December 12, 2016

Fall to Winter

Fall to WinterFARM NEWS

A wind whipped through the farm, leaving many of the trees naked, their leaves swirling around them briefly before finding somewhere else to settle. After the windy days, the apricot orchard looked different with not many leaves on the trees and not many on the ground. I was left to wonder where exactly did they go?

Closer inspection showed that the cover crops, now almost half way to my knee, hid some of them. Before the wind storm, the orchard looked like shedding trees with a floor covered in cover crop and yellow leaves. Now, the floor is not only the neat lines, but waving lines of legumes and grasses that where drilled into the soil almost a month ago.

Next to the apricot orchard, our figs stand, still too connected to their leaves to let them go. Many of them have fallen, but most of them have not, and their fig pattern baldness is one that starts at the bottom of the tree and works its way up, leaving the fig trees with a curious texture. I suspect these leaves will not last long. We started to receive our first light frosts the past few mornings, and this is always the hint from Mother Nature that the time has come to let go of last season’s fashion in preparation for the bald branch winter that precedes a spring of new neon green leaves.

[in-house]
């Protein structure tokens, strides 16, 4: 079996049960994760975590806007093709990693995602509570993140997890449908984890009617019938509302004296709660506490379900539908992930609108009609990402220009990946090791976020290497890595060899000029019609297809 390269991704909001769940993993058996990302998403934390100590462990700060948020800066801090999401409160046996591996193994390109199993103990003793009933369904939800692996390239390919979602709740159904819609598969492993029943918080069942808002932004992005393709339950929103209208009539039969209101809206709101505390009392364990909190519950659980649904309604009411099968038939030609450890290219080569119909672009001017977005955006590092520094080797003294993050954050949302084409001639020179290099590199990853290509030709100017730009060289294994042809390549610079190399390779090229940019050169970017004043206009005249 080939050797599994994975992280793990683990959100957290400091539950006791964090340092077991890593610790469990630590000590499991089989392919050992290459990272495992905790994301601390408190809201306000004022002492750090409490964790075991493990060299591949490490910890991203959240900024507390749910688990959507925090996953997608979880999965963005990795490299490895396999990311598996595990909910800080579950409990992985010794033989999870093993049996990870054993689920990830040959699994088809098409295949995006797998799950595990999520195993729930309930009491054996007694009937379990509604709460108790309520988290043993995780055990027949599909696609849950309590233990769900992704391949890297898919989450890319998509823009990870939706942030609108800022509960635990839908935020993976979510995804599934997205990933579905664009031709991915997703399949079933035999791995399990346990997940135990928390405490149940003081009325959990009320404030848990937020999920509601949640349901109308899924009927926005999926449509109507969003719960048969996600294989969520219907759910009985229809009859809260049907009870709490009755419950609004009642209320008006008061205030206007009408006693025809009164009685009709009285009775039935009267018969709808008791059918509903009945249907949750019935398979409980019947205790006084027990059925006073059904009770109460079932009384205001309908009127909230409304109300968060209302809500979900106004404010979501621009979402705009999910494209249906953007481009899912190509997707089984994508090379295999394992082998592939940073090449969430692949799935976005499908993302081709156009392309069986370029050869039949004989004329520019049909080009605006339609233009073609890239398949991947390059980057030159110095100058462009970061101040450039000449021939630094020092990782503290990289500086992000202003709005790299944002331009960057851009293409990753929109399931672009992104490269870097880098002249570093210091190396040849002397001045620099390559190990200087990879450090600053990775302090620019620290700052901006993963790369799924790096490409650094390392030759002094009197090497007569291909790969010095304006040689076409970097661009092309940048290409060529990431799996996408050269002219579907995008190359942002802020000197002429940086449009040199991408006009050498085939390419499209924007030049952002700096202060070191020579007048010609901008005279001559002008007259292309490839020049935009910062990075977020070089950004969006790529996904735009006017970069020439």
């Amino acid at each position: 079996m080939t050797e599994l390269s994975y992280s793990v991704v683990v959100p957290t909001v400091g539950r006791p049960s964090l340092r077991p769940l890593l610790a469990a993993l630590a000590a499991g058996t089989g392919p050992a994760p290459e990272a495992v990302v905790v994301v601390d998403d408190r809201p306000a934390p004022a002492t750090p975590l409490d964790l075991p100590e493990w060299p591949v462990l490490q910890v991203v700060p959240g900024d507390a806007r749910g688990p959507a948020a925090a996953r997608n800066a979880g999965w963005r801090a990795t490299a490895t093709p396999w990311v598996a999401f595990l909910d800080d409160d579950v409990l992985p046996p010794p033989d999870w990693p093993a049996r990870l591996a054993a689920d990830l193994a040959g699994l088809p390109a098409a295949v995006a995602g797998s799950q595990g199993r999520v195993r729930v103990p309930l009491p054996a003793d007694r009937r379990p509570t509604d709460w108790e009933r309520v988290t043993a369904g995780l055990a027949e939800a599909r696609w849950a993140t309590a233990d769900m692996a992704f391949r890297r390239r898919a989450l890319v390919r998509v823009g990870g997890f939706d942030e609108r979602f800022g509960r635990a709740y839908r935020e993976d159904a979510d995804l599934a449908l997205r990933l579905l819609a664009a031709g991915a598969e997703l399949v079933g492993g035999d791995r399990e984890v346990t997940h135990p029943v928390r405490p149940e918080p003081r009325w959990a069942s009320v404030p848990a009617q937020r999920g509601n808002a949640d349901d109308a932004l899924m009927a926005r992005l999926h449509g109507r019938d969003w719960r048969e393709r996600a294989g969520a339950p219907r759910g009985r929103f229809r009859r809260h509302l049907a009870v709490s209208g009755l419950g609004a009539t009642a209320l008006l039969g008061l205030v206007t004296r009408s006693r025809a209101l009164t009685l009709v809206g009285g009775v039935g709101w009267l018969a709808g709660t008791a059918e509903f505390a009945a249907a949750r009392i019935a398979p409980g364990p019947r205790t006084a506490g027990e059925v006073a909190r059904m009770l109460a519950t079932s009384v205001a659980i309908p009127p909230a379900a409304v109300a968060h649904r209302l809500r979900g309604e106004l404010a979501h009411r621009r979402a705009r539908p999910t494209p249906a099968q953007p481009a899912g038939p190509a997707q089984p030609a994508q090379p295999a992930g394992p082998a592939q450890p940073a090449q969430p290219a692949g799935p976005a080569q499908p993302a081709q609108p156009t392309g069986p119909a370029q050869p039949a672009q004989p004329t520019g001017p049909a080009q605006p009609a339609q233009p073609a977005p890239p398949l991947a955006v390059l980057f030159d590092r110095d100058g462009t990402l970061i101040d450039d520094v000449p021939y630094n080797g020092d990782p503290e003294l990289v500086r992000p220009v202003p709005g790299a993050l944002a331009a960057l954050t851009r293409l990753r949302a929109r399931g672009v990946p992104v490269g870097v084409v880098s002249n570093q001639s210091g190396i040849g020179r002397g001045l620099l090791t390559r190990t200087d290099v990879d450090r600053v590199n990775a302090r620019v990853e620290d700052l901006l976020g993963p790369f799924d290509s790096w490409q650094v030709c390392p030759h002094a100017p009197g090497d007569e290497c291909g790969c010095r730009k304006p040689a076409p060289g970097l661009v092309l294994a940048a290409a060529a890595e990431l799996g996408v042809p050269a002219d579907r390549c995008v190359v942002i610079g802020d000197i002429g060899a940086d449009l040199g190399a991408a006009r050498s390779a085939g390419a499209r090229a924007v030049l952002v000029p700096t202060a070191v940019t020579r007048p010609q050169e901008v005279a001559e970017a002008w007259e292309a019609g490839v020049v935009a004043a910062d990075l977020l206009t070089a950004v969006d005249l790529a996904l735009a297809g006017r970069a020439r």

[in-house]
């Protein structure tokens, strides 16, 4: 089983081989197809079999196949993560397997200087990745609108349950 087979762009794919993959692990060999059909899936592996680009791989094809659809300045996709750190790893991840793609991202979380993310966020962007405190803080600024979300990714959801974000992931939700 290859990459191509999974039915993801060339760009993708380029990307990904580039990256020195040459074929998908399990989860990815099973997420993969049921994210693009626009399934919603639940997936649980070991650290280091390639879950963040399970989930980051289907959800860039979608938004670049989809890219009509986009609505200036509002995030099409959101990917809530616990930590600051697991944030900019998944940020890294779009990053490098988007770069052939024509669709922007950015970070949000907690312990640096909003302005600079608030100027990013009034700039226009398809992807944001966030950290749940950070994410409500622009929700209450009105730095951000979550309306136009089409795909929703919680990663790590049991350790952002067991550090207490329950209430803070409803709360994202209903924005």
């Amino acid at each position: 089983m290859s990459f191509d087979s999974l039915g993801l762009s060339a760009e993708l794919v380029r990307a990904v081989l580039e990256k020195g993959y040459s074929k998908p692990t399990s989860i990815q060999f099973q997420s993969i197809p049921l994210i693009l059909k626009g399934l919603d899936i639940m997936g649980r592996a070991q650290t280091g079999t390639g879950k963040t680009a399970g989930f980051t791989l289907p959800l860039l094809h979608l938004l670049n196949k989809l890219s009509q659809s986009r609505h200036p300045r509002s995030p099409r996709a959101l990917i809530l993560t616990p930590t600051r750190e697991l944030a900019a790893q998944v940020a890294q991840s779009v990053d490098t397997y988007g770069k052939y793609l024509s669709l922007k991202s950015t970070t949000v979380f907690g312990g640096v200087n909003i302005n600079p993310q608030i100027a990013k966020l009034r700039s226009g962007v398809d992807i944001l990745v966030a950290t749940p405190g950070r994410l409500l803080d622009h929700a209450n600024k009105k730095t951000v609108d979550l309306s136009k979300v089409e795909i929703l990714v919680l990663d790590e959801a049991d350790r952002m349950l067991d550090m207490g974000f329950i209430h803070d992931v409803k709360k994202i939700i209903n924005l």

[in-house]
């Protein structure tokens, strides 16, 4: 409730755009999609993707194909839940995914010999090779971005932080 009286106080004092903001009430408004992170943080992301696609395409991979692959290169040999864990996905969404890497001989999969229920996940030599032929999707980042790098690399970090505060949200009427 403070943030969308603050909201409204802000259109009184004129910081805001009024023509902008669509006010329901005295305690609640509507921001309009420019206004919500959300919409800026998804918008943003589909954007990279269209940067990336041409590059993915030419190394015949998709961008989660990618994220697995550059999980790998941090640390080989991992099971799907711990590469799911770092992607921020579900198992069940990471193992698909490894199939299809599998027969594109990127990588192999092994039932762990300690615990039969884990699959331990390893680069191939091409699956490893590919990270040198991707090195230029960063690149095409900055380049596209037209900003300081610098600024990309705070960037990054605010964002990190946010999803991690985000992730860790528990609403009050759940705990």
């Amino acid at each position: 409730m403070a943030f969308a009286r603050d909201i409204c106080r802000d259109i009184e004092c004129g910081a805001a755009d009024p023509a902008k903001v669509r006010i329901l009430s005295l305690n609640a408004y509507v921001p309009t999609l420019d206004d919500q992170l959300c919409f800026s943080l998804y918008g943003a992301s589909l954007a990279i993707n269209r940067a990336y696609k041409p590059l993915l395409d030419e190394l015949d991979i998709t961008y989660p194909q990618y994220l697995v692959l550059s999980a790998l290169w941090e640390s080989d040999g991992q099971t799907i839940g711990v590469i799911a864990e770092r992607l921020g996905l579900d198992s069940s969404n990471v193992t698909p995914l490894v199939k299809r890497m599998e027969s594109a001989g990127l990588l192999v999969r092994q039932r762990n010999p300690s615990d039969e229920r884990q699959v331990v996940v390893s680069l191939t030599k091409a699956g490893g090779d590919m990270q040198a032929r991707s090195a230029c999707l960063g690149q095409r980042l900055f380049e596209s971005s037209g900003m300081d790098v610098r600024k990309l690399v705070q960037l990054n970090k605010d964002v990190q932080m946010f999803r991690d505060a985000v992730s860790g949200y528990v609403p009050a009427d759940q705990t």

Fall to Winter

The bare trees show off a color that is seldom seen on the farm. The branches of the apricots are actually a tender red that would not exist now had the summer’s leaves not provided it with full cover from the brutal and relentless summer sun. Next to the fig orchard, the evergreen citrus enjoys being the center of the farm’s attention. Their dark green leaves provide a backdrop that complements the bright orange gems that we are harvesting just as fast as we possibly can. Soon all of the Satsuma Mandarins will be gone, and then the dark green Murcotts will be ready to take center stage.

The hills are on their way to green, only a few pockets are still showing the golden grass from the past summer. The oak trees are matching the figs with the rate at which they are losing their leaves, but the mighty oak has no pattern of leaf loss – they all shed equally from every part of the tree until they are all gone. The acorn crop this year was not too large, but large enough to collect what was needed for replanting the empty spots of our restoration projects.

Enjoy your boxes - Thaddeus